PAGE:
Climate change poses a major threat to the food security of rural populations in sub-Saharan Africa (SSA), where the environment is already severe. The vulnerability of rural communities in the region is particularly acute due to their dependence on rain-fed agriculture and natural resources. To improve the adaptive capacity of farmers in SSA and help protect their livelihoods, it is essential that all of the climate information available is harnessed to help anticipate and respond to climate risks, such as drought or flooding.
There are two key sources of
climate information: formal meteorological forecasts and indigenous knowledge
(IK). The former are based on the application of formal science and technology
to predict climatic conditions. IK, on the other hand, refers to the knowledge
accumulated by indigenous communities over generations, which informs their
understanding and interaction with the surrounding environment. Farmers use IK
to predict climate forecasts for the coming season based on a variety of
environmental indicators, including the timing of fruit production by certain
trees or the behaviour of birds and insects.
However, as climate change affects the traditional rainfall patterns in sub-Saharan Africa (SSA), the behaviour of these indicators is becoming increasingly unpredictable, which could make them less reliable as a method of forecasting. “There is a need to identify the different IK practices that are still used by smallholder farmers to manage climate change in SSA, and determine to what extent IK is still relevant in contemporary situations, taking into account population growth and climate change,” explains Dr Oluyede Ajayi, co-editor of Indigenous Knowledge Systems and Climate Change Management in Africa and CTA’s Senior Programme Coordinator responsible for climate change.
Bridging the gaps in scientific forecasting
Meteorological forecasts are becoming increasingly accurate with advances in crop and climate models, improvements in remote sensing technologies and access to spatial environmental databases. However, significant uncertainties remain in relation to intra-seasonal rainfall variability and forecasts are often not specific enough, or available in real-time, to meet farmers’ needs. In addition, the capacity of end-users, such as agricultural extension workers, farmers, NGOs and policymakers to understand and respond to seasonal climate forecasts in SSA is low. This is not only due to poor interpretation and communication of forecasts, but is also the result of farmers’ lack of access to seeds, fertiliser and machinery to adapt to the forecasted climate.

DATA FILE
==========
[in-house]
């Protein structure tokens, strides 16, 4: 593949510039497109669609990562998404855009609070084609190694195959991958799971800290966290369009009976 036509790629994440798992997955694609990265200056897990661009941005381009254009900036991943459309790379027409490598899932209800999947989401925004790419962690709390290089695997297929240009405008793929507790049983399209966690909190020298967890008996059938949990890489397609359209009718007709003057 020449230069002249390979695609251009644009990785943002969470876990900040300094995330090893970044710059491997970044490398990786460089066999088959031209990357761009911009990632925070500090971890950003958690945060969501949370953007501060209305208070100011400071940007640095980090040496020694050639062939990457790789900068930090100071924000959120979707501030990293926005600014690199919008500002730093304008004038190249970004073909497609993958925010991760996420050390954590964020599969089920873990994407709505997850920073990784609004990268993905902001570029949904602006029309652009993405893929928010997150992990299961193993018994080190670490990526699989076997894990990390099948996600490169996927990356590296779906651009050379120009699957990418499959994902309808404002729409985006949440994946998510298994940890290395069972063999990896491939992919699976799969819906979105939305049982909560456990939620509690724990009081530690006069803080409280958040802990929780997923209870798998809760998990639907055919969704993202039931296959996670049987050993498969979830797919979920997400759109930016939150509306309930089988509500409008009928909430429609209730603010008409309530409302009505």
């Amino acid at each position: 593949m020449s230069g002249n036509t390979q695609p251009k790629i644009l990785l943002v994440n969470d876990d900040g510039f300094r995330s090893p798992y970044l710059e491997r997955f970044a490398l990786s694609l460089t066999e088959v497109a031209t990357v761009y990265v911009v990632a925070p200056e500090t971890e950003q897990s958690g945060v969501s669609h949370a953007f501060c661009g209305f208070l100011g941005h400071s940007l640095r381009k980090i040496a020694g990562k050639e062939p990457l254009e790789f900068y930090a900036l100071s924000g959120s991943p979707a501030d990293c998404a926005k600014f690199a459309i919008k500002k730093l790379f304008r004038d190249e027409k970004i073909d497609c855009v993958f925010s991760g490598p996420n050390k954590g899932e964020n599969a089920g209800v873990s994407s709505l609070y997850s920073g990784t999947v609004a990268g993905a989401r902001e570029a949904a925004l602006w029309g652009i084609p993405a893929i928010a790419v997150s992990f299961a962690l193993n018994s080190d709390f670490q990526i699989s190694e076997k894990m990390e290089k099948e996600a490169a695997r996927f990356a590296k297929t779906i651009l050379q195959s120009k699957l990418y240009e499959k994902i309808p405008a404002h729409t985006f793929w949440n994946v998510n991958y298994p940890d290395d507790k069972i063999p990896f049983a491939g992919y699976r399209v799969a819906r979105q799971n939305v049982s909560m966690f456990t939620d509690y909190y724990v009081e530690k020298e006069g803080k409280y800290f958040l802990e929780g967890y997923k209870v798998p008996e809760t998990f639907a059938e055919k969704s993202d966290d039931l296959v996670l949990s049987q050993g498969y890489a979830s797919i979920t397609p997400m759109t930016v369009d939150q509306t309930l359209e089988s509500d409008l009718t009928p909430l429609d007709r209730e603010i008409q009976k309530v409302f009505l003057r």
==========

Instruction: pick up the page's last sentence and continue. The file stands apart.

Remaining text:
Apart from improving farmers’ access to inputs and credit to pay for them, the use of participatory workshops designed to help farmers interpret seasonal forecasts is an effective way to encourage use of this climate information in rural communities. However, the workshops should not just be about transferring scientific knowledge to farmers; they should also encourage farmers to complement meteorological forecasts with their own indigenous forecasting methods, which focus on different parameters and scale. Whereas meteorological forecasts look at the total volume of rainfall across whole regions over the season, IK is concentrated on the type and timing of rainfall in more localised areas. Farmers can identify the impacts of different rainfall patterns on crops depending on when and how the rain occurs; such insights require in-depth IK and cannot be provided by science alone.
Promoting the co-production of new knowledge
With access to reliable and localised climate information, through a combination of IK and meteorological forecasts, farmers can manage their crops and livestock to reduce risk during unfavourable seasons, as well as exploit opportunities under favourable conditions. Both vulnerable communities and the institutions responsible for managing the impacts of climate change must work together to effectively integrate the climate change information available to them. As Dr Ajayi emphasises, “it is important to learn from farmers the knowledge they have acquired as they contend with the impact of climate change in their daily lives, and identify how development planners can use this to develop appropriate policies and strategies to help farmers adapt.”
Given the high risks of climate change and the associated impacts on agriculture, there is urgent need for policies and actions that foster the co-production of new knowledge. “Policies need to be planned and formulated through interdisciplinary research that brings together IK holders with scientists from various fields,” says Professor Paramu Mafongoya, co-editor of CTA’s publication on IK. “We also need to document IK so that communities and other stakeholders can continue to use it for generations to come.”